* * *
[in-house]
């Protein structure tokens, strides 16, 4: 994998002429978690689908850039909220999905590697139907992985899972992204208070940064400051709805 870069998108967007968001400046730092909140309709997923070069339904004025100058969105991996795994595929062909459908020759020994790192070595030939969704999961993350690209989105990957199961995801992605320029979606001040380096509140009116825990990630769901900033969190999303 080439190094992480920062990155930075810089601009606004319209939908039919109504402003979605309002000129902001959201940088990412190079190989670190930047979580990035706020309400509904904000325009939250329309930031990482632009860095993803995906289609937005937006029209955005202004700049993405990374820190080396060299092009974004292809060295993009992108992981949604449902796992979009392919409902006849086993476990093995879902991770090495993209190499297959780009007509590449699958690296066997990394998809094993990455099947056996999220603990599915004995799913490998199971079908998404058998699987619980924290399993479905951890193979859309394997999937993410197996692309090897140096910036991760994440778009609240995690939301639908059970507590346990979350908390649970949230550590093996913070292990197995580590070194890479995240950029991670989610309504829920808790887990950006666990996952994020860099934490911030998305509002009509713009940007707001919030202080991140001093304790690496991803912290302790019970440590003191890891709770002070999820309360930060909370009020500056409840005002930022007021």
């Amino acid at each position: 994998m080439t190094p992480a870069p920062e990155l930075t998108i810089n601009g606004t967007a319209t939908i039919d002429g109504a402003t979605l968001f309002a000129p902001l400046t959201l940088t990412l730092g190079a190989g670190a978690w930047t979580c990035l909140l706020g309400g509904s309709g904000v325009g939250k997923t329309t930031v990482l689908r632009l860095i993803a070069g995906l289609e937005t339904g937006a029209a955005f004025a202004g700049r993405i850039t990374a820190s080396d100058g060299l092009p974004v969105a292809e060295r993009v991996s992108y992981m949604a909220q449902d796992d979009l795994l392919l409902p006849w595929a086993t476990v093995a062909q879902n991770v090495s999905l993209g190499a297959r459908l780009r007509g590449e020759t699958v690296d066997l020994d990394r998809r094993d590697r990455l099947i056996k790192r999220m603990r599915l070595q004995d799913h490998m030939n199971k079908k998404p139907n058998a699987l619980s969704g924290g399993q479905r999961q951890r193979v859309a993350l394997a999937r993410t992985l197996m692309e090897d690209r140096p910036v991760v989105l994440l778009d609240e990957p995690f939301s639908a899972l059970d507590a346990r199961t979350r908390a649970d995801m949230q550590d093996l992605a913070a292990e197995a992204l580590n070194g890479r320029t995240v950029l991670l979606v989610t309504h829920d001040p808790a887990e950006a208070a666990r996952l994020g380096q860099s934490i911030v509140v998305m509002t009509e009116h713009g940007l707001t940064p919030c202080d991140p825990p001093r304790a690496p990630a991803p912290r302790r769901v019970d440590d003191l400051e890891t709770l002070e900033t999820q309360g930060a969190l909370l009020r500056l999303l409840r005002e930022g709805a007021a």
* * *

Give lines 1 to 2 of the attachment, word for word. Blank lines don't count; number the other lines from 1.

[in-house]
């Protein structure tokens, strides 16, 4: 994998002429978690689908850039909220999905590697139907992985899972992204208070940064400051709805 870069998108967007968001400046730092909140309709997923070069339904004025100058969105991996795994595929062909459908020759020994790192070595030939969704999961993350690209989105990957199961995801992605320029979606001040380096509140009116825990990630769901900033969190999303 080439190094992480920062990155930075810089601009606004319209939908039919109504402003979605309002000129902001959201940088990412190079190989670190930047979580990035706020309400509904904000325009939250329309930031990482632009860095993803995906289609937005937006029209955005202004700049993405990374820190080396060299092009974004292809060295993009992108992981949604449902796992979009392919409902006849086993476990093995879902991770090495993209190499297959780009007509590449699958690296066997990394998809094993990455099947056996999220603990599915004995799913490998199971079908998404058998699987619980924290399993479905951890193979859309394997999937993410197996692309090897140096910036991760994440778009609240995690939301639908059970507590346990979350908390649970949230550590093996913070292990197995580590070194890479995240950029991670989610309504829920808790887990950006666990996952994020860099934490911030998305509002009509713009940007707001919030202080991140001093304790690496991803912290302790019970440590003191890891709770002070999820309360930060909370009020500056409840005002930022007021």